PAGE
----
Hyundai has bid the smaller 1.4-litre engines goodbye for now. So you just have the 1.6-litre engines on offer now. These engines have been mildly updated in the interest of better drivability. These are paired with either a 6-speed manual or a 6-speed automatic gearbox. Also, it’s got an all new chassis borrowed from its elder sibling – the Elantra. The K2 platform did help the Verna shed some weight. And, while the car is bigger and has gained quite a few features, it is said to weigh as much as the outgoing iteration. Exact figures aren’t available yet, but, for reference – the Verna 4S tipped the scales at approximately 1200kgs in its heaviest avatar. Let’s start off with the 128PS (@4000rpm)/260Nm diesel. On paper, the power and torque figures remain unchanged, but the torque has been made more accessible. New pistons and piston rings have helped reduce friction while an improved turbo has helped improve the boost at low rpms. So, the torque is delivered earlier and is spread wider across the rev range (1500-3000rpm vs 1900-2750rpm). In fact, at as low as 1250rpm, the diesel motor is already dishing out 245Nm, instead of the 176Nm the older tune offered.

Driving inside the city is a fuss-free affair. The diesel was easy to drive in its earlier guise and now the engine doesn’t require you to downshift frequently either to slow down for a speed breaker or pace up for a quick overtake. Steady pace is the name of the game with the diesel. It can build speed effortlessly and maintain them too, but it doesn’t feel eager to get there. Even on the highways, you can dance out of your lane, step on the gas and execute a clean overtake – as long as you aren’t in a hurry.That’s a trait the petrol motor shares with the diesel. It too doesn’t like being hustled, and prefers it if you take things steadily. If you absolutely need to get a move on, you will have to keep it in a lower gear and make sure the tacho is ticking around 3500-5000rpm, because that’s where the torque is. Push it any further and it runs out of steam. In other words, don’t bother redlining it.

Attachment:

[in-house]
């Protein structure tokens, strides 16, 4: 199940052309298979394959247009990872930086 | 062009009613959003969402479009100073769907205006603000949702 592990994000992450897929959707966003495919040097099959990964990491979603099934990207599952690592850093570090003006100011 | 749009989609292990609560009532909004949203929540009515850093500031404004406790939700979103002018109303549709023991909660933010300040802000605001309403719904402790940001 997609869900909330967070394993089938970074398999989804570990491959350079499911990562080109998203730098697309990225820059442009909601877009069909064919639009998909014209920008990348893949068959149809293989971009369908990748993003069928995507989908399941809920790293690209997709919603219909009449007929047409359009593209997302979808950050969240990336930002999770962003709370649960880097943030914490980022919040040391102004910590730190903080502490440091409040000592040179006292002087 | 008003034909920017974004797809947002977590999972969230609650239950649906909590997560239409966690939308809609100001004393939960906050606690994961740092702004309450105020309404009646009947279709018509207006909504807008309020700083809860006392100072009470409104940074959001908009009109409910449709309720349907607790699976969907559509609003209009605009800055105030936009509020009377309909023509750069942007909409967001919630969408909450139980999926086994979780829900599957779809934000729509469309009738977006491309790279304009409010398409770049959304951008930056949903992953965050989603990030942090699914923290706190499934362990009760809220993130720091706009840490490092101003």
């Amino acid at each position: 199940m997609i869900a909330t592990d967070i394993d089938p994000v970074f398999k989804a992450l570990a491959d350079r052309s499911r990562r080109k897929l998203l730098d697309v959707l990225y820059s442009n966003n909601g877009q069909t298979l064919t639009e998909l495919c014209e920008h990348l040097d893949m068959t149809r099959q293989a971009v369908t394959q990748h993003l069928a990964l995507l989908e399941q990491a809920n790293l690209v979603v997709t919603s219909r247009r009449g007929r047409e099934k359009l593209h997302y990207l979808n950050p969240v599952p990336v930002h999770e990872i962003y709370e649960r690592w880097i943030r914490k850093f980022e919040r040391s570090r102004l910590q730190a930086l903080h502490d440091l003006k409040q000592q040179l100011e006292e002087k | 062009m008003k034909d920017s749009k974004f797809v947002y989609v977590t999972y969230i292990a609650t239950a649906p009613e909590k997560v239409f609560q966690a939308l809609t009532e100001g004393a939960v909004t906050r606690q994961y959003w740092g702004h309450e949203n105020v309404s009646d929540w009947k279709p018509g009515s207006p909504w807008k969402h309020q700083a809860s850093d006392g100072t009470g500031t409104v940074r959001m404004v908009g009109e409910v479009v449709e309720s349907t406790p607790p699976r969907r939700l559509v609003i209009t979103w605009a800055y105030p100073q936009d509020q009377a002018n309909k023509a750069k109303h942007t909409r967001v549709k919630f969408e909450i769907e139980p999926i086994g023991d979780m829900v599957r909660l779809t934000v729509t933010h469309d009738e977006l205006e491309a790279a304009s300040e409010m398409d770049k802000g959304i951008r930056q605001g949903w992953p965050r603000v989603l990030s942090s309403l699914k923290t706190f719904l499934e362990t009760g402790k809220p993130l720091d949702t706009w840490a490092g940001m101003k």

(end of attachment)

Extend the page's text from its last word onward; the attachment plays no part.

While 123PS and 151Nm sound exciting on paper, the engine is evidently tuned more for everyday usability than outright performance. Hyundai has ensured there’s ample torque at the bottom end, and the engine now makes 9Nm more (130.5Nm vs 121.6Nm) at 1500rpm. The new 6-speed manual gearbox has taller ratios than the outgoing 5-speed unit, and it’s sublime in the way it goes about its business. For instance, you can drop down as low as 25kmph in sixth gear without hearing the engine cough and splutter. Sure, flat-footing it then won’t let you make swift progress, but the fact that it pulls without protest even from such low speeds is appreciable.Both engines are smooth and refined, especially on start-up and idle. Get a move on, and the diesel sounds a bit gruff under 2000rpm. It does get gradually quieter as you make progress, though. The petrol, on the other hand, can only be heard if you’re wringing it. Otherwise, it’s happy maintaining its silence. The 6-speed automatic replaces the 4-speed unit that made the old Verna petrol a bit of a guzzler, and makes its way into the diesel variant for the first time as well. Irrespective of the engine it’s mated with, gearshifts are quick, smooth and more importantly, early. The gearbox complements the laidback nature of the engines nicely. The torque converter chooses the right gears at the right time, and doesn’t let you know you it did.